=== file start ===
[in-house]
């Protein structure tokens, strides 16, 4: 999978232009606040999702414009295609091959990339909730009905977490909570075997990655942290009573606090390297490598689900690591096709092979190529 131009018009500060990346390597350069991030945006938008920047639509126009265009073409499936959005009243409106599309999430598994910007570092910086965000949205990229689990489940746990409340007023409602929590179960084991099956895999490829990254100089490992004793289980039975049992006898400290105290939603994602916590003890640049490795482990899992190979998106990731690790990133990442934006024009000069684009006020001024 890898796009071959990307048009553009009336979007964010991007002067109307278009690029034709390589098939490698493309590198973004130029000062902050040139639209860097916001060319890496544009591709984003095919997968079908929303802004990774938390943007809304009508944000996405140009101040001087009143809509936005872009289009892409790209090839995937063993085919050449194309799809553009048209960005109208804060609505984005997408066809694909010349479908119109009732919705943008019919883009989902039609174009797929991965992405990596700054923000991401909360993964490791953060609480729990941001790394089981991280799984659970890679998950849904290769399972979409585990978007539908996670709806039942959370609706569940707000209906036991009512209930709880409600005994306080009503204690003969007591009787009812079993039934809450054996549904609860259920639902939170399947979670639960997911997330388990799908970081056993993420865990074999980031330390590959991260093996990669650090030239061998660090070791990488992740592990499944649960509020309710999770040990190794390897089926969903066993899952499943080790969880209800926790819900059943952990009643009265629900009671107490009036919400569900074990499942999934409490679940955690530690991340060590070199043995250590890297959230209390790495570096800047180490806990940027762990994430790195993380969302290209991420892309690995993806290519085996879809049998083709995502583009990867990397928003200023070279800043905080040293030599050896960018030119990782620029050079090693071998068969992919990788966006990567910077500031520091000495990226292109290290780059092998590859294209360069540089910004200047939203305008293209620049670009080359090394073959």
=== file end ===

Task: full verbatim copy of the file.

[in-house]
């Protein structure tokens, strides 16, 4: 999978232009606040999702414009295609091959990339909730009905977490909570075997990655942290009573606090390297490598689900690591096709092979190529 131009018009500060990346390597350069991030945006938008920047639509126009265009073409499936959005009243409106599309999430598994910007570092910086965000949205990229689990489940746990409340007023409602929590179960084991099956895999490829990254100089490992004793289980039975049992006898400290105290939603994602916590003890640049490795482990899992190979998106990731690790990133990442934006024009000069684009006020001024 890898796009071959990307048009553009009336979007964010991007002067109307278009690029034709390589098939490698493309590198973004130029000062902050040139639209860097916001060319890496544009591709984003095919997968079908929303802004990774938390943007809304009508944000996405140009101040001087009143809509936005872009289009892409790209090839995937063993085919050449194309799809553009048209960005109208804060609505984005997408066809694909010349479908119109009732919705943008019919883009989902039609174009797929991965992405990596700054923000991401909360993964490791953060609480729990941001790394089981991280799984659970890679998950849904290769399972979409585990978007539908996670709806039942959370609706569940707000209906036991009512209930709880409600005994306080009503204690003969007591009787009812079993039934809450054996549904609860259920639902939170399947979670639960997911997330388990799908970081056993993420865990074999980031330390590959991260093996990669650090030239061998660090070791990488992740592990499944649960509020309710999770040990190794390897089926969903066993899952499943080790969880209800926790819900059943952990009643009265629900009671107490009036919400569900074990499942999934409490679940955690530690991340060590070199043995250590890297959230209390790495570096800047180490806990940027762990994430790195993380969302290209991420892309690995993806290519085996879809049998083709995502583009990867990397928003200023070279800043905080040293030599050896960018030119990782620029050079090693071998068969992919990788966006990567910077500031520091000495990226292109290290780059092998590859294209360069540089910004200047939203305008293209620049670009080359090394073959």